Why You Should Travel to Tibet Once in Your Lifetime

Last updated: August,18 2018

“If I tell you my dream, you might forget it. If I act on my dream, perhaps you will remember it, but if I involve you, it becomes your dream too.” –Tibetan proverb.

Known as the “Roof of the World”, Tibet was long a land of mystery and mysticism to the western world, and was a very secular nation for more than 2,000 years. Set on the highest plateau in the world and rimmed by the mighty Himalayas, this unique land has an average elevations of over 4,000 meters, and has been a land of mysterious and mystical people and traditions for thousands of years.

The Land of Mystery

A Buddhist land for over 1,300 years, Tibet was inaccessible to western explorers and adventurers for centuries, and many attempts to discover more about its people and culture were blocked by the local form of governance for more than 200 years. Tibet had very limited contact with the outside world for a long time. It was not until the Chinese government opened the region to tourism in the 1980s that western people were finally able to visit this mysterious land and see for themselves the natural beauty of the landscapes and the unique culture of the Tibetan people first hand.

Unique Buddhist Culture

Tibetans area deeply devout people, and the main religion in the region is Buddhism. Brought to Tibet from India during the time of the Tibetan Empire in the 7th century, and by the 8th century had become the predominant religion of Tibet. Tibetan Buddhism is a form of Vajrayana Buddhism that was derived from the later stages of Indian Buddhism, and was spread out of Tibet to Mongolia and the famous leader Kublai Khan.

Tibetan Buddhism is also unique in that it is so ingrained into the everyday lives of the Tibetan people that it is no longer just a religion or belief, but actually a major part of Tibetan culture and traditions. Buddhism is so deeply wound into the lives of the people that it can be found in almost every aspect of life on the plateau, from how they farm the land to what they eat for food. The goal of enlightenment is the aim of every Tibetan Buddhist, and they strive to achieve that daily, with many rites and rituals to purify one’s karma, avoid demonic forces, and praying for a bountiful harvest.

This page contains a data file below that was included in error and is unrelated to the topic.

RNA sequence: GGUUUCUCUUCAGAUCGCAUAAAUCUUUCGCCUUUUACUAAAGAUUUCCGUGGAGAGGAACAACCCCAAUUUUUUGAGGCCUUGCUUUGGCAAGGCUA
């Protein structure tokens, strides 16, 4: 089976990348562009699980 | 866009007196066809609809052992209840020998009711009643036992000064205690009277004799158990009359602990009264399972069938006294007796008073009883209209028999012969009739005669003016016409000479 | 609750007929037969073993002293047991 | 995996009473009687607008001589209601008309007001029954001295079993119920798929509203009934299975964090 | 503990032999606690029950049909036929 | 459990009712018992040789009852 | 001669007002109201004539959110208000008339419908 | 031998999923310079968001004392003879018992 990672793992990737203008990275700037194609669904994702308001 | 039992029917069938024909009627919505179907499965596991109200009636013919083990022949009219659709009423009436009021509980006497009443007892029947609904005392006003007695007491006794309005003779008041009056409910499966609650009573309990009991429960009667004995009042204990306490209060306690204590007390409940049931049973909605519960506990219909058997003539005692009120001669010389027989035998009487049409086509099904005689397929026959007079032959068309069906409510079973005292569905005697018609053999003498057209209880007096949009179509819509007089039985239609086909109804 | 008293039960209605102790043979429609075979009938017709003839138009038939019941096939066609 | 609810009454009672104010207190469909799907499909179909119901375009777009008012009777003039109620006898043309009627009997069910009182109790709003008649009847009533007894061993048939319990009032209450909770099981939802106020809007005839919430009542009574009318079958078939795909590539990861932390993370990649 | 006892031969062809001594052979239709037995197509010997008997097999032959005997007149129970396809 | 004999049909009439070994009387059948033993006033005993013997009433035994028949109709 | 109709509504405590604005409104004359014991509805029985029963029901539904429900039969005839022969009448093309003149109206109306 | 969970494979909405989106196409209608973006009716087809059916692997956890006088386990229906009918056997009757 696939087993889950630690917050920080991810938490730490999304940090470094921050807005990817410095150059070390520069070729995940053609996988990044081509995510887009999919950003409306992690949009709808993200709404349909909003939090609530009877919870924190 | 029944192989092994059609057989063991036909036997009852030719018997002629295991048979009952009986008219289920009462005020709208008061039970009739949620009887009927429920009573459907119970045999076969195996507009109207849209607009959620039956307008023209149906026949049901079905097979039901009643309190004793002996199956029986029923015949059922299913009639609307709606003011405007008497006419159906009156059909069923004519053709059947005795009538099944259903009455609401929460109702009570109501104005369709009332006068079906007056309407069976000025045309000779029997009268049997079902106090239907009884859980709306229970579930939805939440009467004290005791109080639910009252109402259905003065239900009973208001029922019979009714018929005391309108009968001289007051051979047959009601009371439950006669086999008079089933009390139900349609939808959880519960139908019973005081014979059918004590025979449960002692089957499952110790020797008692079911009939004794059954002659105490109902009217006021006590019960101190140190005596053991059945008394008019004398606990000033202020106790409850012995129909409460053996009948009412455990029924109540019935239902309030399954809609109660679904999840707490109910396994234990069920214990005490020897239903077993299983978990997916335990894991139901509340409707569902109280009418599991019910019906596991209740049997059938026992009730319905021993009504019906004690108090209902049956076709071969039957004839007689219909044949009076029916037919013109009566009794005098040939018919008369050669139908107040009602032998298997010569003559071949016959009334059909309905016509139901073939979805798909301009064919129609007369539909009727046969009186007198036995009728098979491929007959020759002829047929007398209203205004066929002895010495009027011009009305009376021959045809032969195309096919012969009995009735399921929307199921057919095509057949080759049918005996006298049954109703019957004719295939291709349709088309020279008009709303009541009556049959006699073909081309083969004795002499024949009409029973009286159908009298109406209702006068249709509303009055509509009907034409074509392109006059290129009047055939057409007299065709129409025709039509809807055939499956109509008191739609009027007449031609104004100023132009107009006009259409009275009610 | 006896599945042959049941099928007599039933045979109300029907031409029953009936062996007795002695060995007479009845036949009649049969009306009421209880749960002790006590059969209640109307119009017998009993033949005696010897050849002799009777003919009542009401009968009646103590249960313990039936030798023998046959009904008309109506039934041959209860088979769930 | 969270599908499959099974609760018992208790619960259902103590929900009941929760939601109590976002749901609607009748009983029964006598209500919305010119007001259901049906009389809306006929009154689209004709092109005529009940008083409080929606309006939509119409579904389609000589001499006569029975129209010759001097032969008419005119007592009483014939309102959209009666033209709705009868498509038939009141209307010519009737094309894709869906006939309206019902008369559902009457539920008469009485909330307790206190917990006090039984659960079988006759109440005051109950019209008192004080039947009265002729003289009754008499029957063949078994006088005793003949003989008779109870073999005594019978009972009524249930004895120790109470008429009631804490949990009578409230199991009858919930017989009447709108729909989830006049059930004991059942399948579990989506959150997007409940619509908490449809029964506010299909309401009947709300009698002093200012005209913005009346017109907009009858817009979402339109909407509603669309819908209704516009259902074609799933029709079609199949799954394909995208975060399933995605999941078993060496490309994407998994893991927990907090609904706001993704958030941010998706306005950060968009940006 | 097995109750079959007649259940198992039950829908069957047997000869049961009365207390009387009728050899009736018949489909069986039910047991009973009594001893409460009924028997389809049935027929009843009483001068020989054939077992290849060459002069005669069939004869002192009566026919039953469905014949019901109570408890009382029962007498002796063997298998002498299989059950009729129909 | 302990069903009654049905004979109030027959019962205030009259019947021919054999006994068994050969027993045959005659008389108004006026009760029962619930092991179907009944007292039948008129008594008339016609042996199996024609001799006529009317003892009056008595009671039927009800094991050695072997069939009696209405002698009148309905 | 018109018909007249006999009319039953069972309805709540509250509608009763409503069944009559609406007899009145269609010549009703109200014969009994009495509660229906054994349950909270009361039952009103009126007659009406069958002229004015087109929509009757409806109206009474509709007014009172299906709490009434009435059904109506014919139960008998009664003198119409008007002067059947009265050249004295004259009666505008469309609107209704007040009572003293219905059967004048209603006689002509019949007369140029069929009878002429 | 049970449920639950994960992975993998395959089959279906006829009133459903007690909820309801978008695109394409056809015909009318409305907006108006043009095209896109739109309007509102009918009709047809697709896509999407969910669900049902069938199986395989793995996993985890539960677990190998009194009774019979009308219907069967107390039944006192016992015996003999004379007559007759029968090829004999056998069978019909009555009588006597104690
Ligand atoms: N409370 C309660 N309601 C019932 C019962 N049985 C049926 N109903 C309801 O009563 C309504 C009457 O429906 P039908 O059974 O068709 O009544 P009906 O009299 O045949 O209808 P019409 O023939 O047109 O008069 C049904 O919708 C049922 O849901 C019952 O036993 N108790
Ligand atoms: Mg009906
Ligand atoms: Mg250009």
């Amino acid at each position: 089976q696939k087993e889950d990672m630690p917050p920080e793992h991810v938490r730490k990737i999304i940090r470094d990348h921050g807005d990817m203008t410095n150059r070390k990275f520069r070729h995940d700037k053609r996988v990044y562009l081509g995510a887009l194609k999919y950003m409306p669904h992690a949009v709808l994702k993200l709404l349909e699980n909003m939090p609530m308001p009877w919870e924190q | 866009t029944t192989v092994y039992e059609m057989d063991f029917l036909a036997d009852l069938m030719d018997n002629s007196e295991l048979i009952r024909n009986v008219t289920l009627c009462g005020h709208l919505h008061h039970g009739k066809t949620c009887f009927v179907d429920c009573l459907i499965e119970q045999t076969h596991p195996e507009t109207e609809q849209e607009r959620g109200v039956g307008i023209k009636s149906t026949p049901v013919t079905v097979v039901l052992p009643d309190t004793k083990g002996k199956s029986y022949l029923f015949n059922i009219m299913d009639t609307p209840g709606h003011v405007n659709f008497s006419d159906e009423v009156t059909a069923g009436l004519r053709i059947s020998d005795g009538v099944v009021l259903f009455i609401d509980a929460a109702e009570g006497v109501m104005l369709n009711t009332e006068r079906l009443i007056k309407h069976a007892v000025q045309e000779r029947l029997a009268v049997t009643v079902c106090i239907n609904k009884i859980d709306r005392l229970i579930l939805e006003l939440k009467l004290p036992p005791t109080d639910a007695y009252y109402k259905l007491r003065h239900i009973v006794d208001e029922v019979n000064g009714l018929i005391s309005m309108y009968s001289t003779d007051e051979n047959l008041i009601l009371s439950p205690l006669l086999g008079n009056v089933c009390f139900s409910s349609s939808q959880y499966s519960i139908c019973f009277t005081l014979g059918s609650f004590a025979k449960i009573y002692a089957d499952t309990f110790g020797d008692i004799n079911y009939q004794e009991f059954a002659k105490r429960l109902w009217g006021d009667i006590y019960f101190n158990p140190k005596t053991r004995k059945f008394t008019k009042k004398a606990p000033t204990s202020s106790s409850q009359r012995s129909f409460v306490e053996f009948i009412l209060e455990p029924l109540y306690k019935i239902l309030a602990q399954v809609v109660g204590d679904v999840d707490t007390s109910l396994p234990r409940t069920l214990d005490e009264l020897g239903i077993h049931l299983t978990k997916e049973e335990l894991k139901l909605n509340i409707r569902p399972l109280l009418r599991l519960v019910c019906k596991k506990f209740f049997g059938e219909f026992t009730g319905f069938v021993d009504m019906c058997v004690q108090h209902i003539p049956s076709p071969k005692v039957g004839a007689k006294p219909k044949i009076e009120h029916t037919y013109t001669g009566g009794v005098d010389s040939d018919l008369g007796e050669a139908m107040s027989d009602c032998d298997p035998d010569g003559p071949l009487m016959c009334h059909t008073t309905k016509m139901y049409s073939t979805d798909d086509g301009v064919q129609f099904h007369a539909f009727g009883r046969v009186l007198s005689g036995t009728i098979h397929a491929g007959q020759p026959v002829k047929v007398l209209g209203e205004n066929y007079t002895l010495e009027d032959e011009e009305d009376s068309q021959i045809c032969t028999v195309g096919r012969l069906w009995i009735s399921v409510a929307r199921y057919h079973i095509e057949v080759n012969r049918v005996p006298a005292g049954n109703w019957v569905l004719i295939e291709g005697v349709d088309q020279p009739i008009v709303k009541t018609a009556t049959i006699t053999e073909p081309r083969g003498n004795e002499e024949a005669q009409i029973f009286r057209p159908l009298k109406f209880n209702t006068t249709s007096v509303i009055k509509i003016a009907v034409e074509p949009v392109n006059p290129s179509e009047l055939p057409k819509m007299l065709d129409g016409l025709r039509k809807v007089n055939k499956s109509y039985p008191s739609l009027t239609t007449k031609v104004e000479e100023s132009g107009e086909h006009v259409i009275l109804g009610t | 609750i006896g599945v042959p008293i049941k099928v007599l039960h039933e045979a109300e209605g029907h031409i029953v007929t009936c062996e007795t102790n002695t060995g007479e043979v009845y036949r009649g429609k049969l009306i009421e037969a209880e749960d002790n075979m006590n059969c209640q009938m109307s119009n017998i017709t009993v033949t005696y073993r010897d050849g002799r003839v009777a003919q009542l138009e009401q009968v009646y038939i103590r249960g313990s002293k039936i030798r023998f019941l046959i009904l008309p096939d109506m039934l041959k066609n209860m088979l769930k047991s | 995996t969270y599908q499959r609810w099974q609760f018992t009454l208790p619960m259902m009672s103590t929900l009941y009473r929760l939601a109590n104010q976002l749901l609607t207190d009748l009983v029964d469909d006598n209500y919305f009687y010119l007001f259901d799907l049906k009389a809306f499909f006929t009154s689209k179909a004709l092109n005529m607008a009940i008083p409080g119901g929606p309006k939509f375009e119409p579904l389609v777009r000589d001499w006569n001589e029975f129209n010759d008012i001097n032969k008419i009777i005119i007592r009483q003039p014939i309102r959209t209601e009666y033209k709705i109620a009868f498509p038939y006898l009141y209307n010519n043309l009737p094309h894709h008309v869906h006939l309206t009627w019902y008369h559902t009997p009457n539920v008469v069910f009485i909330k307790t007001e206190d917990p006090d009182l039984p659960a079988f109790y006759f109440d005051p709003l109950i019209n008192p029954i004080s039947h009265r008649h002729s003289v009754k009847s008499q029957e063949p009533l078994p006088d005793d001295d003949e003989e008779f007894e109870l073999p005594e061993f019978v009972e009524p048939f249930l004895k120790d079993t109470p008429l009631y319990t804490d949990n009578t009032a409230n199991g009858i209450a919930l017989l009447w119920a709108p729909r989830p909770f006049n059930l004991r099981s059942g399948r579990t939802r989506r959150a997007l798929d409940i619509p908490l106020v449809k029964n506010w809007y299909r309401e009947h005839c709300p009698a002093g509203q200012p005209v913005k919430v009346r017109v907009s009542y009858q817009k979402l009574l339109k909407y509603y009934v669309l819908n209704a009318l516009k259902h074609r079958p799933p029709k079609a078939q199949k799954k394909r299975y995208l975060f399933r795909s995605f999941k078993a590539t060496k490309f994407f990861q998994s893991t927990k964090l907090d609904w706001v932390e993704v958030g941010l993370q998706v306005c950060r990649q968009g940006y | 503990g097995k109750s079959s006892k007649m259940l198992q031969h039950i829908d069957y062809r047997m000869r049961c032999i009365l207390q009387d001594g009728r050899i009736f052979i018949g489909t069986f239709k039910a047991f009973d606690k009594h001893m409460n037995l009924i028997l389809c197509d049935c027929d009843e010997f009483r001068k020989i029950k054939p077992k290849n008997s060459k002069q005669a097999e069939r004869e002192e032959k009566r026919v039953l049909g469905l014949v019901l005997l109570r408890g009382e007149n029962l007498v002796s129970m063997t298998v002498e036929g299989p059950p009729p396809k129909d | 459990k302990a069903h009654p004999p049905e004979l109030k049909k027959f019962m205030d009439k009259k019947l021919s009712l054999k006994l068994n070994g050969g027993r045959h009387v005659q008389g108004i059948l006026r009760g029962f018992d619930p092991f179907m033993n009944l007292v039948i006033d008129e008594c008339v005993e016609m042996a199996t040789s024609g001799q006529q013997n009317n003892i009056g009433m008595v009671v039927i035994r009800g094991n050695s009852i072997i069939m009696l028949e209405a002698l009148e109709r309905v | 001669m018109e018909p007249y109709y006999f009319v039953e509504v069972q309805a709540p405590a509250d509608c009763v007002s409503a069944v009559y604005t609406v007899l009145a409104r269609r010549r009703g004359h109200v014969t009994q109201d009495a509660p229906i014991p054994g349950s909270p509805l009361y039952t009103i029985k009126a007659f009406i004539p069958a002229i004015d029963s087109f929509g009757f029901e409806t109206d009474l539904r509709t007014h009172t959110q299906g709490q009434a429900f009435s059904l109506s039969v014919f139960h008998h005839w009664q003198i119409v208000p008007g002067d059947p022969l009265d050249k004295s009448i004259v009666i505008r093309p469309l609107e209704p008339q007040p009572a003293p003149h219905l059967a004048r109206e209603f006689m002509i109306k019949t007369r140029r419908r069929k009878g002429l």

Unique Buddhist CultureExploring the unique Tibetan Buddist culture through the religious activities

Buddhism in Tibet has strict doctrines that all Tibetan Buddhists live by, and which serve them well in their daily lives, making the best out of the often poor circumstances in which they live. Buddhism has also had a major influence on the arts, from visual arts and architecture to literature and music.

Sacred Buddhist Pilgrims

For many Tibetan Buddhists, a pilgrimage is an important practice that dates back to the earliest days of Buddhism in India. Taking a pilgrimage journey to one of the many sacred sites across Tibet is a way of attaining merits towards enlightenment, and the more devout the pilgrim, the harder the pilgrimage is, with many traveling hundreds of kilometers on their hands and knees. This form of pilgrimage, where the pilgrim prostrates himself full length on the ground, marking the point where his hands reach, then rising to move forward to that point and performing the prostration again, is believed to attain more merit than merely walking the distance to the holy site.

Pilgrims, both walking and prostrating, can be found all over the region, especially during the winter months when the farmers can make their journeys, and in Lhasa the most popular pilgrimage site is the Jokhang temple, where devout Buddhist pilgrims can be seen prostrating themselves in front of the region’s most sacred temple in prayer, and performing the ritual kora around the temple itself.

Jokhang TempleVisiting Jokhang Temple, the most popular pilgrimage site in Tibet

Another popular site for pilgrimage is the holy Mount Kailash in western Tibet, which is known as the holiest mountain in the world, and is believed to be the birthplace of all life. The Mount Kailash kora, a trail that follows a route around the sacred site, is 52 kilometers long, and normally takes three day to walk around it. However, some Tibetan’s do it in one day, while others prostrate themselves around the entire circuit. It is widely believed that to complete one circuit can be absolved of a lifetime of sin. They also believe that completing 13 consecutive circumambulations can help them attain enlightenment in their lifetime, while completing 108 circuits consecutively will give them instant enlightenment.